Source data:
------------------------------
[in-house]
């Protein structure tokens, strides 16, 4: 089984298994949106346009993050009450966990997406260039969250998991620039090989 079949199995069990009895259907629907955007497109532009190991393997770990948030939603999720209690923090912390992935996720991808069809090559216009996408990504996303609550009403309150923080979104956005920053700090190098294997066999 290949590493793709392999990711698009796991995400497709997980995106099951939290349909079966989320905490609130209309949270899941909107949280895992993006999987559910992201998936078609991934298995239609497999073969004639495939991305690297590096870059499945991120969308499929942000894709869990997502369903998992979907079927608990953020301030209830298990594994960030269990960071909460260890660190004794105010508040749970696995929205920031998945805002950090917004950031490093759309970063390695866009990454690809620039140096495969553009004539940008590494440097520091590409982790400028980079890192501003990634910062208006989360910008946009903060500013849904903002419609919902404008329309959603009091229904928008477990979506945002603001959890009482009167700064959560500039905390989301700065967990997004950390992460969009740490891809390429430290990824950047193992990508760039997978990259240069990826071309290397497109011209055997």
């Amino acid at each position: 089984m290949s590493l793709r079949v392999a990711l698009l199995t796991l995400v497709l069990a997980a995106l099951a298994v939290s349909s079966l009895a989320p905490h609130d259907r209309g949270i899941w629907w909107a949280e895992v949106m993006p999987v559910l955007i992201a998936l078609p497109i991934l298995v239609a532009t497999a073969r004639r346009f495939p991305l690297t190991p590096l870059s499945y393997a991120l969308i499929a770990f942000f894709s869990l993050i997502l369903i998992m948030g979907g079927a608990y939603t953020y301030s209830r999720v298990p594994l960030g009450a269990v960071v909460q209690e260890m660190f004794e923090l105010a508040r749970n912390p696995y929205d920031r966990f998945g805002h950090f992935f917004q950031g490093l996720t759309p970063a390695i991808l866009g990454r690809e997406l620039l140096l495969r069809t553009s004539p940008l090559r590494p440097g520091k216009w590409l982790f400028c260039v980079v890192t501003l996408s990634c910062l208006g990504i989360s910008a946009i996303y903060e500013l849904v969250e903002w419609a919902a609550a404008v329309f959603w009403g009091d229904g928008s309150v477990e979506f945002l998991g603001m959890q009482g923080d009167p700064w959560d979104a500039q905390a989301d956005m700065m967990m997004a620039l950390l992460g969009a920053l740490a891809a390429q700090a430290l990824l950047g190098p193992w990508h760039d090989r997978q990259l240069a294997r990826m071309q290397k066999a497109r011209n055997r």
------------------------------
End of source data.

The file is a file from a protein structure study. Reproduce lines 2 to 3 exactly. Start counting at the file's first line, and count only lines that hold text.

């Protein structure tokens, strides 16, 4: 089984298994949106346009993050009450966990997406260039969250998991620039090989 079949199995069990009895259907629907955007497109532009190991393997770990948030939603999720209690923090912390992935996720991808069809090559216009996408990504996303609550009403309150923080979104956005920053700090190098294997066999 290949590493793709392999990711698009796991995400497709997980995106099951939290349909079966989320905490609130209309949270899941909107949280895992993006999987559910992201998936078609991934298995239609497999073969004639495939991305690297590096870059499945991120969308499929942000894709869990997502369903998992979907079927608990953020301030209830298990594994960030269990960071909460260890660190004794105010508040749970696995929205920031998945805002950090917004950031490093759309970063390695866009990454690809620039140096495969553009004539940008590494440097520091590409982790400028980079890192501003990634910062208006989360910008946009903060500013849904903002419609919902404008329309959603009091229904928008477990979506945002603001959890009482009167700064959560500039905390989301700065967990997004950390992460969009740490891809390429430290990824950047193992990508760039997978990259240069990826071309290397497109011209055997």
């Amino acid at each position: 089984m290949s590493l793709r079949v392999a990711l698009l199995t796991l995400v497709l069990a997980a995106l099951a298994v939290s349909s079966l009895a989320p905490h609130d259907r209309g949270i899941w629907w909107a949280e895992v949106m993006p999987v559910l955007i992201a998936l078609p497109i991934l298995v239609a532009t497999a073969r004639r346009f495939p991305l690297t190991p590096l870059s499945y393997a991120l969308i499929a770990f942000f894709s869990l993050i997502l369903i998992m948030g979907g079927a608990y939603t953020y301030s209830r999720v298990p594994l960030g009450a269990v960071v909460q209690e260890m660190f004794e923090l105010a508040r749970n912390p696995y929205d920031r966990f998945g805002h950090f992935f917004q950031g490093l996720t759309p970063a390695i991808l866009g990454r690809e997406l620039l140096l495969r069809t553009s004539p940008l090559r590494p440097g520091k216009w590409l982790f400028c260039v980079v890192t501003l996408s990634c910062l208006g990504i989360s910008a946009i996303y903060e500013l849904v969250e903002w419609a919902a609550a404008v329309f959603w009403g009091d229904g928008s309150v477990e979506f945002l998991g603001m959890q009482g923080d009167p700064w959560d979104a500039q905390a989301d956005m700065m967990m997004a620039l950390l992460g969009a920053l740490a891809a390429q700090a430290l990824l950047g190098p193992w990508h760039d090989r997978q990259l240069a294997r990826m071309q290397k066999a497109r011209n055997r």